We need to give a sense of hope and a sense of specific country action. For instance, let us look at the human dimension of adjustment in Korea. In 1981 Korea embarked on an adjustment programme to cope with the sharp rise in oil imports and a 6 per cent fall in its GNP. As part of the programme, it included a panoply of measures relating particularly to children. Botswana is another good example. Since 1981 it has had to cope with a sharp decline in diamond prices, an adjustment programme, and four subsequent years of drought. There was already a nutritional monitoring scheme based on growth monitoring of children every month and covering about 80 per cent of the children in the country. The growth-monitoring programme was used for a series of nutritionally focused support measures, primarily to provide supplementary food for the malnourished children coming to the clinics. If something like 40 per cent of the children in any village were found to be moderately or severely malnourished, certain village-focused programmes came into operation. The regular school meal was stepped up from one to two or three meals a day, with supplementary meals provided on Saturdays and Sundays. In addition there were programmes for unemployed able-bodied males, for the destitute, and for people in geographically remote areas.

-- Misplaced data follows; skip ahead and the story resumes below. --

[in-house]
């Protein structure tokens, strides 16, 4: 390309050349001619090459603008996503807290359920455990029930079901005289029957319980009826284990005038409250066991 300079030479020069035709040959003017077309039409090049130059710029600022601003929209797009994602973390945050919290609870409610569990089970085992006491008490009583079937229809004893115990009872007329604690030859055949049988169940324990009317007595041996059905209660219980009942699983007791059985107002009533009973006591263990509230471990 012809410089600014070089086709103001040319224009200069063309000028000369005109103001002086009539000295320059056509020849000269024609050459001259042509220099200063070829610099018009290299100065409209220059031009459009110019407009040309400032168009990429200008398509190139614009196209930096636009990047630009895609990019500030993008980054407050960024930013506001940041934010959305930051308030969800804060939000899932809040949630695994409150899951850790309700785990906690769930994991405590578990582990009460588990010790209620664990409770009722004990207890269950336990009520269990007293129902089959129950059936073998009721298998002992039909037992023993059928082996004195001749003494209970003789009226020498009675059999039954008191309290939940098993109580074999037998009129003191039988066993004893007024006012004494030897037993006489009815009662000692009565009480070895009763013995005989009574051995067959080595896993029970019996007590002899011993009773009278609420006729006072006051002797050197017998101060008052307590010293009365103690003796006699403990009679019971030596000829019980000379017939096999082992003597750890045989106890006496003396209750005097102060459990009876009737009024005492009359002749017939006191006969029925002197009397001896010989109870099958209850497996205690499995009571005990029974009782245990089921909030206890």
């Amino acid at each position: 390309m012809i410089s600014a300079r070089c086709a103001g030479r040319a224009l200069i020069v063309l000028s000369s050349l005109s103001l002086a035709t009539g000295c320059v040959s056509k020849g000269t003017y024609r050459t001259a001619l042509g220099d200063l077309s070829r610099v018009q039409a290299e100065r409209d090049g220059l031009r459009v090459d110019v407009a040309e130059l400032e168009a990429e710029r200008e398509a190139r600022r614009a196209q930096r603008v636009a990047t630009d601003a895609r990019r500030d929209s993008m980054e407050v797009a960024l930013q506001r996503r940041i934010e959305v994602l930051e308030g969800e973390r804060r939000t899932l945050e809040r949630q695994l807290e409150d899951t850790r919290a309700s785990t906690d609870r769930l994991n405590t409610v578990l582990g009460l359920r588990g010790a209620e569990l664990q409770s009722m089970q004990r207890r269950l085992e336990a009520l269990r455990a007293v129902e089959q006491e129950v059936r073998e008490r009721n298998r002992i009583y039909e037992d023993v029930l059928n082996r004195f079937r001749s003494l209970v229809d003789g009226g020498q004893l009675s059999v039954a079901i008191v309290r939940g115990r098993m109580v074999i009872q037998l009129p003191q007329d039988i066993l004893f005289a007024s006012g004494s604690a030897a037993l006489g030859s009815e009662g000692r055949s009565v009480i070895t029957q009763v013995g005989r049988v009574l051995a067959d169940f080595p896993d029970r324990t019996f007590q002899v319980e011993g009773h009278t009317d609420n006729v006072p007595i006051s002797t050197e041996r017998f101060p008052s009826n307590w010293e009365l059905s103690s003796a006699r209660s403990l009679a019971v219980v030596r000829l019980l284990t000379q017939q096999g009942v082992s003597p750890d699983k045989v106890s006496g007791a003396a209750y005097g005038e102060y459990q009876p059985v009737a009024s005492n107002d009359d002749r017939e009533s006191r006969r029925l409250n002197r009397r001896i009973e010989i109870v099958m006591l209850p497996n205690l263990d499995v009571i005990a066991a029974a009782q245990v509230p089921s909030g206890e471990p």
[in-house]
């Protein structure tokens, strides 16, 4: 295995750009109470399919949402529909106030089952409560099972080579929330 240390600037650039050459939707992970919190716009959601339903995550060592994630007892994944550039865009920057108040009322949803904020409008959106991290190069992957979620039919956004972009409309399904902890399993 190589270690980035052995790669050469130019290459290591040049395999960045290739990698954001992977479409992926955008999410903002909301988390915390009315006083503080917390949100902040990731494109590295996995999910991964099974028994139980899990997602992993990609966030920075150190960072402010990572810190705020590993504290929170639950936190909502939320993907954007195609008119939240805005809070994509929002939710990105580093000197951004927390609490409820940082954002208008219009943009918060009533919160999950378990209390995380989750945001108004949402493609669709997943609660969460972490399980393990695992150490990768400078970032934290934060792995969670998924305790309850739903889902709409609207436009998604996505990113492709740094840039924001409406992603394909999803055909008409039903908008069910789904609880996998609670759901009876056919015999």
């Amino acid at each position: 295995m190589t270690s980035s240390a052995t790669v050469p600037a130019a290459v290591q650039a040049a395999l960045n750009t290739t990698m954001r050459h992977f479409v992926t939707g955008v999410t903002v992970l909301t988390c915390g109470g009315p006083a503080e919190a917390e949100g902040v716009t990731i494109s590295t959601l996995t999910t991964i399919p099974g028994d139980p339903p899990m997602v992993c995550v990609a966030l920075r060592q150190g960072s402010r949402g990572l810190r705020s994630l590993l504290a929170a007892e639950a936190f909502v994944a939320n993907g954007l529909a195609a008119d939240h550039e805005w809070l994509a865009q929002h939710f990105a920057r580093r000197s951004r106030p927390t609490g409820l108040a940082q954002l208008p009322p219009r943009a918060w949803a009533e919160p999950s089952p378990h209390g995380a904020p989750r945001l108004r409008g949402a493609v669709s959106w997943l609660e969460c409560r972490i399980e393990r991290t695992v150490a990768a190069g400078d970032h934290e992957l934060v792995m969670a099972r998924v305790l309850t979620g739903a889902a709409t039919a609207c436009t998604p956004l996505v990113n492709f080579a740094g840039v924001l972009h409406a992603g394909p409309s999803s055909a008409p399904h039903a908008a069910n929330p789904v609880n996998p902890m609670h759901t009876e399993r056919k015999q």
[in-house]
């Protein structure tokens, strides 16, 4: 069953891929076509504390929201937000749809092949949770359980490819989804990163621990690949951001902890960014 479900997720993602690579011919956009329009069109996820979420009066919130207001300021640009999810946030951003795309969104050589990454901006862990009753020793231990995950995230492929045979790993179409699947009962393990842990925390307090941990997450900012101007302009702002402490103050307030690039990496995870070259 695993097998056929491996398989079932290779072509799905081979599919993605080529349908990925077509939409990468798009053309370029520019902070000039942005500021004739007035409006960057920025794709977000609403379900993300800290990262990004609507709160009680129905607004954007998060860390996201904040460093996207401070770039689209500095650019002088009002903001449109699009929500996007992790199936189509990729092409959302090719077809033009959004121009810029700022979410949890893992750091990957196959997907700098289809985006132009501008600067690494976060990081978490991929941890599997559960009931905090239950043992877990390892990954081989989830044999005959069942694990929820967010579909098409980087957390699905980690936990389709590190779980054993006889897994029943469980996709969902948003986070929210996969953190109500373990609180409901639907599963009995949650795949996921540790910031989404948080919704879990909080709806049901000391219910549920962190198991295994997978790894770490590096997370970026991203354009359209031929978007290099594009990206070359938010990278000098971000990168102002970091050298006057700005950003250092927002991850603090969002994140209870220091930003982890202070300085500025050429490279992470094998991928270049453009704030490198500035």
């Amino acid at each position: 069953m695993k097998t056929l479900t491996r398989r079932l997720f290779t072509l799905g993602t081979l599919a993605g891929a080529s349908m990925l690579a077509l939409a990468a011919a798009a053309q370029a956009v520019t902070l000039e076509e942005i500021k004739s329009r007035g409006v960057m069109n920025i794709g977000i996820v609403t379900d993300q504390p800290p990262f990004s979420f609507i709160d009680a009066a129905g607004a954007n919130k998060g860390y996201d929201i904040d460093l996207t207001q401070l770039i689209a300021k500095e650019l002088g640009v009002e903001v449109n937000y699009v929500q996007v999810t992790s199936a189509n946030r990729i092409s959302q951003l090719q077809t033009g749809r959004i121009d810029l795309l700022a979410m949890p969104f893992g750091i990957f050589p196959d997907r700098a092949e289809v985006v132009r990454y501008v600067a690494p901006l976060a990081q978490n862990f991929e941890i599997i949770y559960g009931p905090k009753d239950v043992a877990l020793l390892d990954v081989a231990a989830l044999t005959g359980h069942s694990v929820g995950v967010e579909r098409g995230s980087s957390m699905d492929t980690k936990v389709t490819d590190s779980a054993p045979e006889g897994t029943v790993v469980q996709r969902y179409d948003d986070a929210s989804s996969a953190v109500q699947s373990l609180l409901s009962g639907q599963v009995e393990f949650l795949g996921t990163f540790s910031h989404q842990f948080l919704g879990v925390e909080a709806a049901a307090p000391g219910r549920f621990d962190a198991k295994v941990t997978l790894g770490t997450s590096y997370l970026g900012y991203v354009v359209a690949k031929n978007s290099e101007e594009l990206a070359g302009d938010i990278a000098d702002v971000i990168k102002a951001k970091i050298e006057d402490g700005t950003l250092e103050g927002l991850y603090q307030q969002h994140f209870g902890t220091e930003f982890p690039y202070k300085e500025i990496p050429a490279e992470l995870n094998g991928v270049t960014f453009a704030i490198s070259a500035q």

A public statement by the Managing Director of the IMF would be an important step for legitimizing the human concerns in adjustment. Clearly, the World Bank in its new roles with the IMF in relation to Africa has a major part to play in ensuring that structural adjustment loans take full account of human needs. It is not only a question of the people at the top formally agreeing, but of ensuring that a broader approach to adjustment is carried into policy and action at all levels. Careful analysis, serious planning, and a clear allocation of responsibilities for action and supervision are all required.

None of these measures will be easy, as many staff people start with different perceptions, judge the situation by different indicators, are schooled in orthodox ways of approaching adjustment problems, and have real uncertainty about how innovation will be judged relative to conventional performance. In other words, a major issue is how to ensure leadership and responsibility within the different agencies that carry policy statements through to action, so that the content of adjustment programmes and structural adjustment loans really takes into account nutritional and social issues. Certainly all the points in the Bank's document Poverty and Hunger [1] are relevant to these concerns.